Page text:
Movies about pro sports can often be a mixed bag. Most of them either go the “glory of the game” route (which often leads to mawkish sentimentality) or take the “inner workings” approach (which, to be frank, is usually pretty boring). Enter High Flying Bird — a sports flick that avoids both of those pitfalls and then some. To be fair, this may be because High Flying Bird isn’t really a sports flick at all.
The following review will be spoiler free.
Directed By: Steven Soderbergh
Written By: Tarell Alvin McCraney
In the midst of an NBA lockout, tenacious New York sports agent Ray Burke (Holland) struggles to keep prospective rookie Erick Scott (Gregg) signed to his team despite the fact that neither are getting paid. When footage surfaces online of Erick attempting to settle his feud with fellow draftee Jamero Umber (Hurtt-Dunkley) at a charity event, Ray sees it as an opportunity to disrupt the system of pro basketball. Meanwhile, players’ association rep Myra (Sohn) races against the clock to negotiate payment terms with hard-nosed team owner David Seton (MacLachlan).
The Art of iPhone Cinema
High Flying Bird marks the second film in a row Soderbergh has shot entirely on an iPhone (the first being last year’s brilliant Unsane). The director’s unconventional new method has inspired fairly mixed reactions. While some praise the ingenuity and creativity of Soderbergh’s endeavor, others criticize the limits of the medium, especially the general poor quality of iPhone video.
Personally, I feel Soderbergh has hit on something truly special with this form of cinematic experimentation. True, his digitally-shot films are better-looking, and the iPhone has its obvious technical limits. But just look at what Soderbergh did with Unsane. The low-quality footage and bizarre camera angles create a sense of claustrophobic terror that perfectly suits the movie’s tale of personal trauma and forced institutionalization.
High Flying Bird, of course, is considerably less intense a story than its predecessor — and yet the iPhone still serves it extremely well. The movie is full of dynamic tracking shots that brilliantly capture human movement and expression in ways digital film couldn’t. The gritty, realistic cinematography lends a unique drama to the dialogue-driven scenes. It helps heighten the tension, for instance, between Myra and Seton, or Ray and Erick — thus making the conflicts between the characters feel more real. In short, the iPhone helps to humanize the film.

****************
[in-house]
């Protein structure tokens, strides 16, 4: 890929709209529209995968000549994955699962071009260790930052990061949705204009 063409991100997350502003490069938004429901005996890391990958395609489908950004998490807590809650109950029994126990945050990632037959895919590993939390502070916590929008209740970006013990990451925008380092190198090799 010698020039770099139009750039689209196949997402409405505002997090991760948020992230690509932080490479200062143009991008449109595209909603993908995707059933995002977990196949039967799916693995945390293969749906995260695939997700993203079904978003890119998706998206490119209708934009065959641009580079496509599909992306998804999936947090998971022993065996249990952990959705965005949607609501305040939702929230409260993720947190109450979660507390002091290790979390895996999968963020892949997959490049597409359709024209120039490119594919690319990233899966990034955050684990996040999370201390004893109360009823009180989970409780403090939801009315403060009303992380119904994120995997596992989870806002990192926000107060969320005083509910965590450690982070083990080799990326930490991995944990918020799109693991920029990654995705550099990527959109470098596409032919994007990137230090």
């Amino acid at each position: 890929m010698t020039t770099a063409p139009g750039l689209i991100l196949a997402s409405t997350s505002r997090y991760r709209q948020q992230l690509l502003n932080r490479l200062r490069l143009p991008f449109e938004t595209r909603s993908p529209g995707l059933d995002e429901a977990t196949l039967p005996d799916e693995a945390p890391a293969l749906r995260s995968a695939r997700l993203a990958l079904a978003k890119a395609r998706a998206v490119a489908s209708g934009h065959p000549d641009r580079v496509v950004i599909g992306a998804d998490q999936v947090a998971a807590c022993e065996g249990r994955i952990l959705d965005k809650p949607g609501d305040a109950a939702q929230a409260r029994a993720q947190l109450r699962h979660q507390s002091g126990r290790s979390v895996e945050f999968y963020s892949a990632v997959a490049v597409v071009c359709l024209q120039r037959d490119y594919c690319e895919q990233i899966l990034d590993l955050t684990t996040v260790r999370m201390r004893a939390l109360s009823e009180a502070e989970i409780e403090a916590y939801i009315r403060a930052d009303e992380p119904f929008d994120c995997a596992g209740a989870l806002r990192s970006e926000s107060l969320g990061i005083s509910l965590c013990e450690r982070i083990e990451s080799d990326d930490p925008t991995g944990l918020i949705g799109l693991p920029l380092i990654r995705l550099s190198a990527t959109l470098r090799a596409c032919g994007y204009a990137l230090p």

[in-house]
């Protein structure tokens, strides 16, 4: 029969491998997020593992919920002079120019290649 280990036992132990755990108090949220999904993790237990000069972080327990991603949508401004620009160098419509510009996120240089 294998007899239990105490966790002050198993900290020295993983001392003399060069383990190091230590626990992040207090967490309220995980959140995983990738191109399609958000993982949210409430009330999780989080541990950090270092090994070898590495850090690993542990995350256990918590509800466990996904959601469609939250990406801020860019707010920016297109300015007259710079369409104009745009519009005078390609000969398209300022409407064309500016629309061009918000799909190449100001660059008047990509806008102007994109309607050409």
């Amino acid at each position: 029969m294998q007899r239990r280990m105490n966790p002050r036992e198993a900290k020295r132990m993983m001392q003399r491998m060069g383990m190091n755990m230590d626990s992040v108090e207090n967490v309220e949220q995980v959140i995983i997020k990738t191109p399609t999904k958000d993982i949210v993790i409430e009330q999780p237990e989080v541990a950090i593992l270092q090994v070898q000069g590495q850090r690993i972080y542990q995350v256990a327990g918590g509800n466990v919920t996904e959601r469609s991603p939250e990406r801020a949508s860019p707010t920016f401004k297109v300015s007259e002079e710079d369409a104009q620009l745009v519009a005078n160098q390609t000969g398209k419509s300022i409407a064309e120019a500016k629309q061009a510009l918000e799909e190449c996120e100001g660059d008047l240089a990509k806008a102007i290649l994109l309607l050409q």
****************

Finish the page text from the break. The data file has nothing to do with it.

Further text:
“…a game on top of a game.”
McCraney’s screenplay deals heavily with sports drafting as the commodification, exploitation, and sale of young athletes’ bodies — specifically, black bodies.
Ray’s friend and mentor Spence (Duke), a youth basketball coach, explains to Ray how the sport only became integrated once the white establishment realized they could make money off the prowess of young black athletes. Thus, the drafting process becomes, in a sense, an extension of the African slave trade. As Spence puts it: “They created a game on top of a game.”
McCraney and Soderbergh don’t shy away from exploring this disturbing reality and its place within the larger sphere of American racism. Ray looks out for Erick and has the draftee’s best interests at heart — because in this cutthroat universe, if he doesn’t, nobody will.
Words Speak Louder
McCraney’s is one of those masterful screenplays that drives the film’s action through words, not unlike Paddy Chayefsky’s for Network or Aaron Sorkin’s for A Few Good Men.
On the surface, it might seem like relatively little is going on in High Flying Bird. But there’s a frenzy of activity taking place within the film’s dialogue. Each line is loaded and percussive; the words crackle and hiss. Scenes consisting merely of two characters talking to one another turn into high-stakes ballets.
It’s truly fascinating to watch High Flying Bird unfold. It’s shrewdly written, excellently acted, and superbly orchestrated. Soderbergh continues to choose the most intriguing projects on which to bestow his unique creative vision. Whether you’re a sports fanaeic or a total novice (I fall into the latter category myself), your eyes won’t leave the screen.
Thanks for reading! What are your thoughts on High Flying Bird? Comment down below!
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